Monarch Butterflies are vital players in our ecosystems, serving as umbrella species whose protection benefits a myriad of other creatures in their habitat.

Sadly, their population decline has led to their classification as Endangered by the Canadian government in December 2023.

Not only are these butterflies important, they are fascinating too! How many insects do you know that can sustain a 4,000 kilometre flight to central Mexico each fall? So how do they do it? This question has puzzled researchers for decades, but a few researchers have found some pretty surprising secrets that these butterflies have up their sleeves…errr….wings.

Secret #1: White Spots

A 2023 study from the University of Georgia Odum School of Ecology found that those stunning white spots on Monarch wings aren’t just for looks—they’re key to the butterflies’ epic journey. It seems that butterflies with more of these white spots dotted on their wings tend to ace the long-distance flight to their wintering grounds in central Mexico. Researchers analyzed nearly 400 Monarch wings at different stages of the journey and looked at their colouring and patterns. Successful migrant Monarchs had three per cent less black and three per cent more white spots on their wings.
Researchers believe that these spots are linked to the amount of radiation Monarchs encounter during their migration. As these majestic butterflies embark on their epic journey, they’re exposed to copious amounts of sunlight – especially when you consider that they fly with their wings spread wide open for the majority of their migration. Lead researchers believe that these resilient creatures have evolved to capitalize on this solar energy, using it to enhance their aerial efficiency.

Secret #2: Solar Energy

Recent research from Julius-Maximilians-Universität Würzburg in Germany has shed some light on another secret to the Monarch Butterfly’s long migration: their internal compass.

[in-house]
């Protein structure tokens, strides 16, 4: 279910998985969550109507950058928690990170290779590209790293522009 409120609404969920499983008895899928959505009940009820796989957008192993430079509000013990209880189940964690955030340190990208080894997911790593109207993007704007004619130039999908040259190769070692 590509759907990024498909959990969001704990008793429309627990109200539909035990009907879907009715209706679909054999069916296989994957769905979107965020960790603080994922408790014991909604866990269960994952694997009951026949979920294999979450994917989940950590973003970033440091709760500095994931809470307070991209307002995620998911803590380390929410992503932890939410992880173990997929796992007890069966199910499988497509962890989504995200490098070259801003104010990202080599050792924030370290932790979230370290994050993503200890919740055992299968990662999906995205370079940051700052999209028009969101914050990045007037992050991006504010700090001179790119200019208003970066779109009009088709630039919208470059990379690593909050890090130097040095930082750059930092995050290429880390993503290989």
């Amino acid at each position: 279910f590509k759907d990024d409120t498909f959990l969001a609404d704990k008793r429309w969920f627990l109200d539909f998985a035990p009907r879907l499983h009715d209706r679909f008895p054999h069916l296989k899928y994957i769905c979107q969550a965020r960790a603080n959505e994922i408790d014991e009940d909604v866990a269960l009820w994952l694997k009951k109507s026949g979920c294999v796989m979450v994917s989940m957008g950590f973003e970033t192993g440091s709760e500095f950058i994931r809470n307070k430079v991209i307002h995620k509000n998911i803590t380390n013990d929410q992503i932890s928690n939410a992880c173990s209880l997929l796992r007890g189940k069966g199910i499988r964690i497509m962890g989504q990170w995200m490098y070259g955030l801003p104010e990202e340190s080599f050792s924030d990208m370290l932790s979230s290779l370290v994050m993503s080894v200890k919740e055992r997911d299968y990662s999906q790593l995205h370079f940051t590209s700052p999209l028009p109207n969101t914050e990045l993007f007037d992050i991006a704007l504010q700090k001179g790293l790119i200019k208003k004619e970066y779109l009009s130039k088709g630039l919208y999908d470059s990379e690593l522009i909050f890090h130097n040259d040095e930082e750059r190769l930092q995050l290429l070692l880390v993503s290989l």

Scientists had previously noticed cells in the Monarch’s brain that seemed to process sunlight direction. Researchers found that these cells actually act like a compass, helping the butterflies determine where the sun is in relation to their flight path.

To understand this better, the researchers set up flight simulators for Monarchs and watched their brain activity while they flew around. They discovered that the butterflies need to actively move to use the sun’s position as a compass during their migration. With a little thinking and a lot of flapping, Monarchs are able to navigate their long journey. Can you imagine getting to Mexico without a GPS? It truly is incredible!

How to Help Monarch Butterflies


  • Buy nursery plants from reputable retailers ensuring no neonicotinoid pesticides were used.
  • Ask your Municipality to restore roadside habitat for Monarch Butterflies and other pollinators.
  • Plant native flowers rich in nectar like hawthorn, violet, bleeding heart, dogwood, service berries, asters, columbine and lupine. Nectar is what adult butterflies use to get the energy for their migration.
  • Download the iNaturalist app and submit photos of Monarch Butterflies.
  • Grow a Monarch-friendly garden. Due to an ever-changing Canadian landscape, butterflies benefit from feeding on a range of flowers. So plant open and deep flowers of red, blue or violet hues in your garden. Some of their favourites? Joe-pye weed, Liatris and milkweed.
  • Plant milkweed. Monarch larvae and caterpillars survive exclusively on milkweed – making this plant imperative to their survival. Milkweed toxins (cardiac glycosides) are distasteful to birds, with the exception of a few species at the overwintering sites in Mexico. So when the monarch noshes on milkweed in its youth, the poison is stored in their system (even when they fully develop into a full blown butterfly) and protects them from predators. There are 14 milkweed species across Canada so you’ll want to do some digging to find out which are native to your corner of the nation. Common milkweed is probably the most widespread species.


  • Use herbicides and pesticides in your yard, as they kill milkweed and other beneficial wildflowers.
  • Forget to buy organic and advocate for reduced pesticide use in agriculture.
  • Use common milkweed in provinces where it’s listed as a noxious weed without checking regulations.
  • Use pesticides and herbicides, as they eliminate necessary “weeds” for Monarchs.